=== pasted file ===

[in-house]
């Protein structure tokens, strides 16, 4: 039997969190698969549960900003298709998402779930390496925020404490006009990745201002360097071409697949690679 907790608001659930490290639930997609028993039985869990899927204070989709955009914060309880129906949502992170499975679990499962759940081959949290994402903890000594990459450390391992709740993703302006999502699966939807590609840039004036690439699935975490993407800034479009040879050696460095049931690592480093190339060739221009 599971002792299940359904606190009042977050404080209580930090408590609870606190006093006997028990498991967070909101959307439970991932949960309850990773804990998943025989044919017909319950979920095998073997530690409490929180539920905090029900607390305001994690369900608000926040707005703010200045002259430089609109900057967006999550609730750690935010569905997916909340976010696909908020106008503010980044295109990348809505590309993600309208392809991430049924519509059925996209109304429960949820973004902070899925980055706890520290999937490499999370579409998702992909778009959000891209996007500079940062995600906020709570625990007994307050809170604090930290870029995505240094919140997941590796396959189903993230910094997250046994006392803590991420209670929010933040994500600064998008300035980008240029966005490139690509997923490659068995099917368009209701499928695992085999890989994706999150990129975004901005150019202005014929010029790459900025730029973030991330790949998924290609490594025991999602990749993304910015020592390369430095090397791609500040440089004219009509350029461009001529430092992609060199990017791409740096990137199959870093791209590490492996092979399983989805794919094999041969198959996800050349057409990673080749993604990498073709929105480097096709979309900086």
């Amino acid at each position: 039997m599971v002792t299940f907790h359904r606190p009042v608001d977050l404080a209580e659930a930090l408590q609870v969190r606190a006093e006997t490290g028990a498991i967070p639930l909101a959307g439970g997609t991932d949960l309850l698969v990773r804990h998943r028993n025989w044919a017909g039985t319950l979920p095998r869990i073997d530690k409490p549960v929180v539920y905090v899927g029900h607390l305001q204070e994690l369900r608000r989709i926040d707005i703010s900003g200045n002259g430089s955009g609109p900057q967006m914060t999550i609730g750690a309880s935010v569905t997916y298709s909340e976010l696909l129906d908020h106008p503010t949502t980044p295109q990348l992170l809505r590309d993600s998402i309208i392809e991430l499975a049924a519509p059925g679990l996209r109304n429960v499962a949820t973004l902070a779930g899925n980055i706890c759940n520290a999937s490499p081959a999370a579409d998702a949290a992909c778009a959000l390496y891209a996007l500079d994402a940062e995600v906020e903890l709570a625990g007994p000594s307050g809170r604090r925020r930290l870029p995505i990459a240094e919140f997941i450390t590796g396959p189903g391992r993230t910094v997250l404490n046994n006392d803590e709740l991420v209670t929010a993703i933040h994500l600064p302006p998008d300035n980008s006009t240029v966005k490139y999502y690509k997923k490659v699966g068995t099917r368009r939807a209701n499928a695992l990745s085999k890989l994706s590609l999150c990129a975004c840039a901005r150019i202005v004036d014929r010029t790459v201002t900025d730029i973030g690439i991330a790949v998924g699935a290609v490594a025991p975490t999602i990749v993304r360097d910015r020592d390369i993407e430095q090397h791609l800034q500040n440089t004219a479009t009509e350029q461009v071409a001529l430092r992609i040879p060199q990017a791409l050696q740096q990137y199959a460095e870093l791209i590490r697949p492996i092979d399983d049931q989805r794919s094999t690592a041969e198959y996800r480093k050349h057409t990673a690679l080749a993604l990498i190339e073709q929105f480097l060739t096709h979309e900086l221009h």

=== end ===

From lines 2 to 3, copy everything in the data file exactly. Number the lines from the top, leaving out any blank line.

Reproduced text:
């Protein structure tokens, strides 16, 4: 039997969190698969549960900003298709998402779930390496925020404490006009990745201002360097071409697949690679 907790608001659930490290639930997609028993039985869990899927204070989709955009914060309880129906949502992170499975679990499962759940081959949290994402903890000594990459450390391992709740993703302006999502699966939807590609840039004036690439699935975490993407800034479009040879050696460095049931690592480093190339060739221009 599971002792299940359904606190009042977050404080209580930090408590609870606190006093006997028990498991967070909101959307439970991932949960309850990773804990998943025989044919017909319950979920095998073997530690409490929180539920905090029900607390305001994690369900608000926040707005703010200045002259430089609109900057967006999550609730750690935010569905997916909340976010696909908020106008503010980044295109990348809505590309993600309208392809991430049924519509059925996209109304429960949820973004902070899925980055706890520290999937490499999370579409998702992909778009959000891209996007500079940062995600906020709570625990007994307050809170604090930290870029995505240094919140997941590796396959189903993230910094997250046994006392803590991420209670929010933040994500600064998008300035980008240029966005490139690509997923490659068995099917368009209701499928695992085999890989994706999150990129975004901005150019202005014929010029790459900025730029973030991330790949998924290609490594025991999602990749993304910015020592390369430095090397791609500040440089004219009509350029461009001529430092992609060199990017791409740096990137199959870093791209590490492996092979399983989805794919094999041969198959996800050349057409990673080749993604990498073709929105480097096709979309900086």
């Amino acid at each position: 039997m599971v002792t299940f907790h359904r606190p009042v608001d977050l404080a209580e659930a930090l408590q609870v969190r606190a006093e006997t490290g028990a498991i967070p639930l909101a959307g439970g997609t991932d949960l309850l698969v990773r804990h998943r028993n025989w044919a017909g039985t319950l979920p095998r869990i073997d530690k409490p549960v929180v539920y905090v899927g029900h607390l305001q204070e994690l369900r608000r989709i926040d707005i703010s900003g200045n002259g430089s955009g609109p900057q967006m914060t999550i609730g750690a309880s935010v569905t997916y298709s909340e976010l696909l129906d908020h106008p503010t949502t980044p295109q990348l992170l809505r590309d993600s998402i309208i392809e991430l499975a049924a519509p059925g679990l996209r109304n429960v499962a949820t973004l902070a779930g899925n980055i706890c759940n520290a999937s490499p081959a999370a579409d998702a949290a992909c778009a959000l390496y891209a996007l500079d994402a940062e995600v906020e903890l709570a625990g007994p000594s307050g809170r604090r925020r930290l870029p995505i990459a240094e919140f997941i450390t590796g396959p189903g391992r993230t910094v997250l404490n046994n006392d803590e709740l991420v209670t929010a993703i933040h994500l600064p302006p998008d300035n980008s006009t240029v966005k490139y999502y690509k997923k490659v699966g068995t099917r368009r939807a209701n499928a695992l990745s085999k890989l994706s590609l999150c990129a975004c840039a901005r150019i202005v004036d014929r010029t790459v201002t900025d730029i973030g690439i991330a790949v998924g699935a290609v490594a025991p975490t999602i990749v993304r360097d910015r020592d390369i993407e430095q090397h791609l800034q500040n440089t004219a479009t009509e350029q461009v071409a001529l430092r992609i040879p060199q990017a791409l050696q740096q990137y199959a460095e870093l791209i590490r697949p492996i092979d399983d049931q989805r794919s094999t690592a041969e198959y996800r480093k050349h057409t990673a690679l080749a993604l990498i190339e073709q929105f480097l060739t096709h979309e900086l221009h």